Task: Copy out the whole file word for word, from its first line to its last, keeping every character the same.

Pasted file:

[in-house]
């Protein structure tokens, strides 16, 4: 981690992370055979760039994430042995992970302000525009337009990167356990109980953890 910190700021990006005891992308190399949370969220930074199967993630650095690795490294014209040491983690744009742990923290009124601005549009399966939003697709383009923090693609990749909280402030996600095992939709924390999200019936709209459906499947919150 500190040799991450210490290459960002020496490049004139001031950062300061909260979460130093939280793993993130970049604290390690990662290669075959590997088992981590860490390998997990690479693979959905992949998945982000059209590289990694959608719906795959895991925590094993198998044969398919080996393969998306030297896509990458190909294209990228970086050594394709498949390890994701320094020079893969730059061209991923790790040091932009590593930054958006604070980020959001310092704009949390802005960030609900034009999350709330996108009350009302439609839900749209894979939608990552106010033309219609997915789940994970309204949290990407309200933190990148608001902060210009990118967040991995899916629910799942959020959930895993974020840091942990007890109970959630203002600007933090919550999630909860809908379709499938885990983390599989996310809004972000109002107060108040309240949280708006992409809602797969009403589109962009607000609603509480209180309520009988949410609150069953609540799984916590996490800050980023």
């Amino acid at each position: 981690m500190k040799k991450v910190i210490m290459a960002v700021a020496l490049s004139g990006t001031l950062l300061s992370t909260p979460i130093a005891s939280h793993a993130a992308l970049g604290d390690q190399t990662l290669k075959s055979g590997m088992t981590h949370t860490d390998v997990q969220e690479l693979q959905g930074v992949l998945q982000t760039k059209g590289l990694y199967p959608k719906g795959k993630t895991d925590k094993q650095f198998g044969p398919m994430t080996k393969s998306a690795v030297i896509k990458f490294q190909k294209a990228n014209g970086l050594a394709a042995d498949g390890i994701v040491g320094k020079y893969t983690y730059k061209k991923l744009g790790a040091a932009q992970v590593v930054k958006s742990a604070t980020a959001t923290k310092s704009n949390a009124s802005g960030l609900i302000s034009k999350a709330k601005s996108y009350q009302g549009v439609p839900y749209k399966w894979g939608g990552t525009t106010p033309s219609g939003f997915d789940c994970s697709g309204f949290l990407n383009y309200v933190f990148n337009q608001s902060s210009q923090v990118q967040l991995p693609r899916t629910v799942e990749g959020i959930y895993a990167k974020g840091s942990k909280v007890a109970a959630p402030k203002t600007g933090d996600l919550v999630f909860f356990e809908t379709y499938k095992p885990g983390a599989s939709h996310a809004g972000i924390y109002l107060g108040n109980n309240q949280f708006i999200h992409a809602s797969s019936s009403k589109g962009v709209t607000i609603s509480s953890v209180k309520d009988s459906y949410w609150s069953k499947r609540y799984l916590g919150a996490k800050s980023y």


[in-house]
């Protein structure tokens, strides 16, 4: 981690992370055979760039994430042995992970302000525009337009990167356990109980953890 910190700021990006005891992308190399949370969220930074199967993630650095690795490294014209040491983690744009742990923290009124601005549009399966939003697709383009923090693609990749909280402030996600095992939709924390999200019936709209459906499947919150 500190040799991450210490290459960002020496490049004139001031950062300061909260979460130093939280793993993130970049604290390690990662290669075959590997088992981590860490390998997990690479693979959905992949998945982000059209590289990694959608719906795959895991925590094993198998044969398919080996393969998306030297896509990458190909294209990228970086050594394709498949390890994701320094020079893969730059061209991923790790040091932009590593930054958006604070980020959001310092704009949390802005960030609900034009999350709330996108009350009302439609839900749209894979939608990552106010033309219609997915789940994970309204949290990407309200933190990148608001902060210009990118967040991995899916629910799942959020959930895993974020840091942990007890109970959630203002600007933090919550999630909860809908379709499938885990983390599989996310809004972000109002107060108040309240949280708006992409809602797969009403589109962009607000609603509480209180309520009988949410609150069953609540799984916590996490800050980023």
């Amino acid at each position: 981690m500190k040799k991450v910190i210490m290459a960002v700021a020496l490049s004139g990006t001031l950062l300061s992370t909260p979460i130093a005891s939280h793993a993130a992308l970049g604290d390690q190399t990662l290669k075959s055979g590997m088992t981590h949370t860490d390998v997990q969220e690479l693979q959905g930074v992949l998945q982000t760039k059209g590289l990694y199967p959608k719906g795959k993630t895991d925590k094993q650095f198998g044969p398919m994430t080996k393969s998306a690795v030297i896509k990458f490294q190909k294209a990228n014209g970086l050594a394709a042995d498949g390890i994701v040491g320094k020079y893969t983690y730059k061209k991923l744009g790790a040091a932009q992970v590593v930054k958006s742990a604070t980020a959001t923290k310092s704009n949390a009124s802005g960030l609900i302000s034009k999350a709330k601005s996108y009350q009302g549009v439609p839900y749209k399966w894979g939608g990552t525009t106010p033309s219609g939003f997915d789940c994970s697709g309204f949290l990407n383009y309200v933190f990148n337009q608001s902060s210009q923090v990118q967040l991995p693609r899916t629910v799942e990749g959020i959930y895993a990167k974020g840091s942990k909280v007890a109970a959630p402030k203002t600007g933090d996600l919550v999630f909860f356990e809908t379709y499938k095992p885990g983390a599989s939709h996310a809004g972000i924390y109002l107060g108040n109980n309240q949280f708006i999200h992409a809602s797969s019936s009403k589109g962009v709209t607000i609603s509480s953890v209180k309520d009988s459906y949410w609150s069953k499947r609540y799984l916590g919150a996490k800050s980023y």